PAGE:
Mishpatim: Heaven and Earth

Copyright 2011 Neal Joseph Loevinger

Torah Portion: Mishpatim

Shalom from snowy Swampscott! It’s a delight and a blessing to be back in
familiar quarters after two months of traveling, although it takes a bit of
adjustment to go from shirt sleeve in San Diego to snow banks in
Swampscott.

It’s also a pleasure to be writing Torah thoughts in my office; there are
commentaries that I’ve been wishing to consult that are to find in an Internet
cafe (although cafe latte makes it a trade-off). One such commentary is that of
R. Ovadiah Sforno (Italy, 1500’s), which covers most of the Torah and often
brings a beautiful, spiritual perspective to the text. In this week’s parsha,
Sforno helps us understand what it might mean to have a “spiritual
experience,” a vision of the heavens, while living right here on earth.

First, a bit of background. Most of this week’s Torah portion, Mishpatim, deals
with laws: civil, criminal, financial, liability, religious, and so on. Then
Moshe
asks the assembled Israelites to affirm the covenant, which they just received
at Sinai, and they accept it with joy. After all the people affirm the covenant,
Moshe takes his brother, his nephews, and 70 elders back up the mountain,
where they have a vision of the Divine Presence itself:

“Moshe and Aharon, Nadav and Avihu, and seventy of the elders of Yisrael
ascended, and they perceived the Holy One of Yisrael, and beneath God’s
feet was like a brickwork of sapphire and like the appearance of the heavens
for purity.” (Shmot/ Exodus 24:9-10)

These verses aren’t so simple to understand: did Moshe and his companions
see God directly, or only what was “beneath God’s feet,” as it were? (My
assumption is that anthropomorphic imagery, like God having “feet,” is
metaphorical or symbolic, even in Biblical times.) Yet a little later on, in the
portion Ki Tisa, Moshe is told “no man may see Me and live,” and is allowed
only an obscured vision of the Divine Presence. (Shmot 33:20). So it’s not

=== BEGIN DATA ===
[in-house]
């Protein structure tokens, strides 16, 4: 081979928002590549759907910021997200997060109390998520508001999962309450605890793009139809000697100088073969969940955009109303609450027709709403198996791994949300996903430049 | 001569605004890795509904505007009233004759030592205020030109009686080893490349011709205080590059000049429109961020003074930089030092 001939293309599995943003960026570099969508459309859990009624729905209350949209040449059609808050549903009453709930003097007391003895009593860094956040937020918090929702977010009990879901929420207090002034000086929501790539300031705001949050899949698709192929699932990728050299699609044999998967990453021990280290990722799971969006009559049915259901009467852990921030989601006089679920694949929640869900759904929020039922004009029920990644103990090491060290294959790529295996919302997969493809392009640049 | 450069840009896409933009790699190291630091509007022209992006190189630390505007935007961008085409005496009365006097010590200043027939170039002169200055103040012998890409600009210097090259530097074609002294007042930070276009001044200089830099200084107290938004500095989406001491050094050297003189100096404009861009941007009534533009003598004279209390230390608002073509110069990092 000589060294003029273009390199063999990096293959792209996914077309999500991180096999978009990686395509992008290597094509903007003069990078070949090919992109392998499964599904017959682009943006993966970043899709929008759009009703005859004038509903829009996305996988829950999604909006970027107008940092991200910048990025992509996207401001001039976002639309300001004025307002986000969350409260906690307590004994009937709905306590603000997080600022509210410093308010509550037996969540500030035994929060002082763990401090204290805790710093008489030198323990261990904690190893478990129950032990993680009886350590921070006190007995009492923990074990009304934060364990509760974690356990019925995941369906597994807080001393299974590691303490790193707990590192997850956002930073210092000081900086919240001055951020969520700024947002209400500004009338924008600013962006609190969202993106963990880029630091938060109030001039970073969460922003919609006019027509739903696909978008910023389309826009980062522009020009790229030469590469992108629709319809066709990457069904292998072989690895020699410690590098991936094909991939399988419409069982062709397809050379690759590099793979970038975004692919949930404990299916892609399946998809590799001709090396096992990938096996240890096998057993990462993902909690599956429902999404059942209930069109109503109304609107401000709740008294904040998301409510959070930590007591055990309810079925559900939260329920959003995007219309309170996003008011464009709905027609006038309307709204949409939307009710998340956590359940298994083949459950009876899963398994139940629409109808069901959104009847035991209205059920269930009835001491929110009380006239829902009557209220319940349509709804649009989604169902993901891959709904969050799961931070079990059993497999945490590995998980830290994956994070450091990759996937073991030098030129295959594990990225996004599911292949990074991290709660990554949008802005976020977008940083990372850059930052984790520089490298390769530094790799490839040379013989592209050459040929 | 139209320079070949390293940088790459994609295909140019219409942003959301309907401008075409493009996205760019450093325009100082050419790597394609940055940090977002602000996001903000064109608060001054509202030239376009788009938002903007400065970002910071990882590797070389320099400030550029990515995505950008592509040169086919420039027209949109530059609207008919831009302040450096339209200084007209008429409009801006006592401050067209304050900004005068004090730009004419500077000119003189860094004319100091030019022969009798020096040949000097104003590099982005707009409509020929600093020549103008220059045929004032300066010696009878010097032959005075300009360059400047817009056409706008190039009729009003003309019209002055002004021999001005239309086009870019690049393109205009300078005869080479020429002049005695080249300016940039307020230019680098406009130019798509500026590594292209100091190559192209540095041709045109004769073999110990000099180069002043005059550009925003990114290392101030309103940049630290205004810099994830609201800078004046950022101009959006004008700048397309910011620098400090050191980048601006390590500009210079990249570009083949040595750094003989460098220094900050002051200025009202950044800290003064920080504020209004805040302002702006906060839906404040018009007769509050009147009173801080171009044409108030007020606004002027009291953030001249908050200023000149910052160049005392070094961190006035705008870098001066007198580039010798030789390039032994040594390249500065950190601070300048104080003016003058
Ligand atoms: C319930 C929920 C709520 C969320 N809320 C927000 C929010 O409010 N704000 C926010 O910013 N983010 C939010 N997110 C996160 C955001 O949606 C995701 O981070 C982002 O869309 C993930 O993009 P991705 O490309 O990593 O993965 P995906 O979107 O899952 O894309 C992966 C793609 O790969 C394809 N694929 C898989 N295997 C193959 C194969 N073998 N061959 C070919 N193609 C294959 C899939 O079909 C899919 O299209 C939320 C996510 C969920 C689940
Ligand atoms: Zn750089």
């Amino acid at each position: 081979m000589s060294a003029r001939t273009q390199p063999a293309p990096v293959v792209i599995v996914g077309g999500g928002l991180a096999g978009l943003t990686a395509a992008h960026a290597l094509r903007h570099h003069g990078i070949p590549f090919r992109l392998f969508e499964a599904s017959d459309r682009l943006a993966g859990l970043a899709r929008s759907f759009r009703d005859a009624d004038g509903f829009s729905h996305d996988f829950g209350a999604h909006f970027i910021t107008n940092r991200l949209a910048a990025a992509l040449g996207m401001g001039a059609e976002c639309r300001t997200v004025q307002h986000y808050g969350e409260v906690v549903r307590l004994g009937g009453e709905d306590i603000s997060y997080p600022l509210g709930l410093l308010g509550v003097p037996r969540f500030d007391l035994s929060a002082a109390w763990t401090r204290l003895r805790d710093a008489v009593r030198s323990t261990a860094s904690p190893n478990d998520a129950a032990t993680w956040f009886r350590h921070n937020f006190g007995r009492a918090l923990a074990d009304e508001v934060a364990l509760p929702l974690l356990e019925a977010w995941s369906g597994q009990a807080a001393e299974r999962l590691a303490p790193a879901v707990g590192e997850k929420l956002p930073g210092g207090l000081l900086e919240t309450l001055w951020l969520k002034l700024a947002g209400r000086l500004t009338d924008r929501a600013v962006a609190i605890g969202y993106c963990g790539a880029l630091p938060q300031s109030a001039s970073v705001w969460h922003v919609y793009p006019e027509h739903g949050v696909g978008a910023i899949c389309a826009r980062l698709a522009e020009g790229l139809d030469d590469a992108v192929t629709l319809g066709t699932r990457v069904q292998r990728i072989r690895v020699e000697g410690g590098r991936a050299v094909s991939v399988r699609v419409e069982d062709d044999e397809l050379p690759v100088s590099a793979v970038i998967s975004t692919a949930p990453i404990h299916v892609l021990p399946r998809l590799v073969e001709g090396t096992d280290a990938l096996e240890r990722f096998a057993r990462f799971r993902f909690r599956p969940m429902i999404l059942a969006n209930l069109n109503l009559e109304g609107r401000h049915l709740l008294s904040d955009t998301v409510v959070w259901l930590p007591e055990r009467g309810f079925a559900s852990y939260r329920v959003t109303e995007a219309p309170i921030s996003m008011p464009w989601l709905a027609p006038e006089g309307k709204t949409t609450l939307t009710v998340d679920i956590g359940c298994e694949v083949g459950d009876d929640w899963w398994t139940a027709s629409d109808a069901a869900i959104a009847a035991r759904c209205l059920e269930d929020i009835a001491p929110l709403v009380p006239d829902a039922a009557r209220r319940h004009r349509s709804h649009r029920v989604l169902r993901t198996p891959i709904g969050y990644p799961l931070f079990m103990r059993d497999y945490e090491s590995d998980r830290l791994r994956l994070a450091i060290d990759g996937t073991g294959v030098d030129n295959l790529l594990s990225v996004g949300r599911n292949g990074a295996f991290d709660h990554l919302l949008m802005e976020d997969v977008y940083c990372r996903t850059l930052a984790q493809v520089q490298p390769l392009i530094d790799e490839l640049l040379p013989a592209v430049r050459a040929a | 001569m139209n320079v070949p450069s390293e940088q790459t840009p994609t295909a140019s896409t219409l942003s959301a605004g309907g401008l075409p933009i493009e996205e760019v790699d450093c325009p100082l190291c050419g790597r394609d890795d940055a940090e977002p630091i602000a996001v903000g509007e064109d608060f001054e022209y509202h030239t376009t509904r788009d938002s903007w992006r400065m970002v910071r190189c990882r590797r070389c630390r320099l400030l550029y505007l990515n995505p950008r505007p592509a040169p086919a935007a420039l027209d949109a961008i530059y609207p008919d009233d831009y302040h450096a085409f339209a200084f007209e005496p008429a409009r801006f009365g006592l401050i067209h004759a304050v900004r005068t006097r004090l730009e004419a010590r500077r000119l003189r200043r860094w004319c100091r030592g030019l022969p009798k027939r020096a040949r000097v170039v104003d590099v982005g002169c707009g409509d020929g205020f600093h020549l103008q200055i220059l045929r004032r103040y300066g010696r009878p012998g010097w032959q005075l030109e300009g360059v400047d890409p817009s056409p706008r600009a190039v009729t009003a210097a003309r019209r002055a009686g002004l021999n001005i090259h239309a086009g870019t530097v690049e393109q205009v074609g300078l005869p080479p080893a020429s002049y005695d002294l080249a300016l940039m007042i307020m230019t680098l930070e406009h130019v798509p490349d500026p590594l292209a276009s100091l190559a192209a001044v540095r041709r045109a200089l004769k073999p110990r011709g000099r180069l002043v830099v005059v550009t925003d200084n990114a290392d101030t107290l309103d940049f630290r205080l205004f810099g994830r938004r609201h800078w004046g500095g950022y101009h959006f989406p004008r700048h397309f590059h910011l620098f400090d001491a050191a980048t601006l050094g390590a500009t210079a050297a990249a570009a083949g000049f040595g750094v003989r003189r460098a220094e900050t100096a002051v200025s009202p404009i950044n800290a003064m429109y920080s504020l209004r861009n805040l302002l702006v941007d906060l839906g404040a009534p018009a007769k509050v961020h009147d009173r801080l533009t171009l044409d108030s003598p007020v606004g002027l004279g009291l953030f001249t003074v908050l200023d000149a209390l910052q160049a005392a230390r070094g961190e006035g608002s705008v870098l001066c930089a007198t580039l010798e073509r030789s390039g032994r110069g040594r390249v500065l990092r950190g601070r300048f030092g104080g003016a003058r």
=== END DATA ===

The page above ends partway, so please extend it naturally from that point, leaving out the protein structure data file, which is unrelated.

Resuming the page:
clear what exactly these men saw or experienced, although it seems to have
been awesome and inspiring.

Various commentators discuss the meaning of the “brickwork of sapphire,”
and how the “appearance of the heavens” might be similar to other Biblical
images, but only Sforno (among the commentaries I consulted) understands
this experience as one of perceiving God as Creator. Sforno brings a verse
from the prophet Isaiah to connect the “brickwork of sapphire” to the Earth
itself:

“beneath God’s feet”. . .[This means]: on the earth, which is the lowest of all,
as
it says: “and the Earth is My footstool.” (This last quote is from Isaiah 66:1)

Sforno seems to be saying that the “brickwork of sapphire,” which was
beautiful and pure, was in fact the Earth itself, which was viewed as God’s
“footstool,” as it were. Earth is not separate from God, nor God from Earth, but
instead, a vision of God leads to perceiving the Earth as Divine and luminous,
as holy and beautiful. Spirituality, in this view, is not “heavenly” and distant
from earthly life, but is a matter of seeing the Earth as the heavens, as the
place from which we can discern the Divine Presence as close and real.

Taken this way, it’s quite a powerful model of spiritual awareness: spiritual
awe- depicted here as a vision of the Divine- brings forth a deep perception of
the kedusha, or holiness, of Earth itself. To imagine that “the Earth is God’s
footstool” is, for us, to imagine a kind of mutual sustaining, whereby Creator
and Creation are not the same thing, but impossible to imagine except in
relation to each other.

We cannot become aware of God without becoming aware of God’s Presence
in the natural world. Reverence for one is inseparable from reverence for the
other, because there is, in truth, no strict dividing line between Creator and
Creation. Moshe and his friends came down from the mountain seeing the
Earth as a holy jewel; isn’t it time we did the same?

———————————————————————–

PS: We’ll look at Rashi’s view of these verses Shabbat morning at Temple
Israel- consider yourself invited.

Also, for more on the scholar Sforno, see here:

http://www.kolel.org/pages/parasha/commentator.html#sforno

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